Scale Reproduction of the Seated Figure of Dainichi Nyorai [Skt, Mahāvairocana] by Kaikei.
Sculptor: Miura Yasumichi, Patinated Coloring: Nakamura Tsuneyoshi
This scale reproduction was created in order to study the way in which wooden sculptures were planned in classic times. The work chosen as a model for this project is a seated figure of Dainichi Nyorai belonging to the University Art Museum of Tokyo University of the Arts that was made by Kaikei, the representative sculptor of the Keiha school.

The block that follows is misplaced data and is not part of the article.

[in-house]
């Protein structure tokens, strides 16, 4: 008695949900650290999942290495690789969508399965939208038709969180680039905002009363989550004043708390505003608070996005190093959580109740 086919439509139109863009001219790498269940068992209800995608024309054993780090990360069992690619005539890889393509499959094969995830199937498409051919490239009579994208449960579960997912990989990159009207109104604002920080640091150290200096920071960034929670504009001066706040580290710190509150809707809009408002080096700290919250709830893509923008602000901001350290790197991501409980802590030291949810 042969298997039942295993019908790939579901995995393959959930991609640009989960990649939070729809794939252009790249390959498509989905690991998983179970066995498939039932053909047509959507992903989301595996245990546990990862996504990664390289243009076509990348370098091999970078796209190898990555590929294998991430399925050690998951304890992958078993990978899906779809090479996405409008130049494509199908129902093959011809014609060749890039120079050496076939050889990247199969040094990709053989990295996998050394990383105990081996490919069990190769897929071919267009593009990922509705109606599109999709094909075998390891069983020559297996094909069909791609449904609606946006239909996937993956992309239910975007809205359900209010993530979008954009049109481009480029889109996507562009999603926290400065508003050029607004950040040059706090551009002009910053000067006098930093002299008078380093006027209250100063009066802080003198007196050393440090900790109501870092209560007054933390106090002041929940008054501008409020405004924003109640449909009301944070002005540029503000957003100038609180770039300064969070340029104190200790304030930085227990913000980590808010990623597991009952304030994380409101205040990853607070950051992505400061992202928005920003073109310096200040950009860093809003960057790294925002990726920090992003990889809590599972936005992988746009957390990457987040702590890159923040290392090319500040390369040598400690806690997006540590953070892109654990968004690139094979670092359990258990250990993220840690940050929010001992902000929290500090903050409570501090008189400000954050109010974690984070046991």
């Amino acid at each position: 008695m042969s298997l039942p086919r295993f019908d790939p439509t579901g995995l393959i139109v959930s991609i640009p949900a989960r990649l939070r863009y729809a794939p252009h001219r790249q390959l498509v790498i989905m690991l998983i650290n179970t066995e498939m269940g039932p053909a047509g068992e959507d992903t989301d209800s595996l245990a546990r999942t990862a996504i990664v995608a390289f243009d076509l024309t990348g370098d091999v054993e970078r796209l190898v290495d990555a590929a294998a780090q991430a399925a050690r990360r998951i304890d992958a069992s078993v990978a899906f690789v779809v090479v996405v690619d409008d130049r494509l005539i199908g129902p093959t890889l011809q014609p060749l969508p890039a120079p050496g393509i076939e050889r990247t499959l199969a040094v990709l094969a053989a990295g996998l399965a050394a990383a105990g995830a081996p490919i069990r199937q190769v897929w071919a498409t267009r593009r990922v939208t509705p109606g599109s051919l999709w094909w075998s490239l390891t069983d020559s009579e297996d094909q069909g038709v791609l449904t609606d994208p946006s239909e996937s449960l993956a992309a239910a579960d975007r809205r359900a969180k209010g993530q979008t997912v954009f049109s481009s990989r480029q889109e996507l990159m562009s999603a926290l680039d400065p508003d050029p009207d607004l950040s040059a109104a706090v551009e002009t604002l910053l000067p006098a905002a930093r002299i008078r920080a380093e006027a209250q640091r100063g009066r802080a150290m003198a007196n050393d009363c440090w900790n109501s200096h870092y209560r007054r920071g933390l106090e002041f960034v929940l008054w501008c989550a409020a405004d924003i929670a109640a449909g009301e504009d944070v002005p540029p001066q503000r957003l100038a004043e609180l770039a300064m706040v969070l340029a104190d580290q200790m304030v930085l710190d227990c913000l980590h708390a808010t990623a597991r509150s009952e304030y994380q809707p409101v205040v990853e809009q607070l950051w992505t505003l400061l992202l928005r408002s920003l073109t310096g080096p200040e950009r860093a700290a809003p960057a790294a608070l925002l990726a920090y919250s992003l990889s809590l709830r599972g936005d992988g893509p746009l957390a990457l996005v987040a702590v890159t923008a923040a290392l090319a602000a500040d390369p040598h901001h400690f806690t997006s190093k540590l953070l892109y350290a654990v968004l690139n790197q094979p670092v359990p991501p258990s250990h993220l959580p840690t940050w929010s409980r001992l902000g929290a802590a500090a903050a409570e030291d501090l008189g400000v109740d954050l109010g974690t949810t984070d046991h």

When new students enter the Conservation Course’s Sculpture Laboratory, the first project they are given is to produce a scale reproduction like this. In order to finish the surface of a Buddhist statue, well-sharpened cutting tools and minute handwork are essential. New students start from the basics, gradually improving their skills and learning how to care for a variety of tools. They also learn basic skills like warihagi [splitting and joining the work], warikubi [jointed neck], uchiguri [hollowing out], gyokugan [crystal eyes], etc., as well as finishing techniques, such as patinating, etc. A full understanding of the basic techniques used to create a Buddhist statue is extremely important when actually carrying out restoration of cultural properties.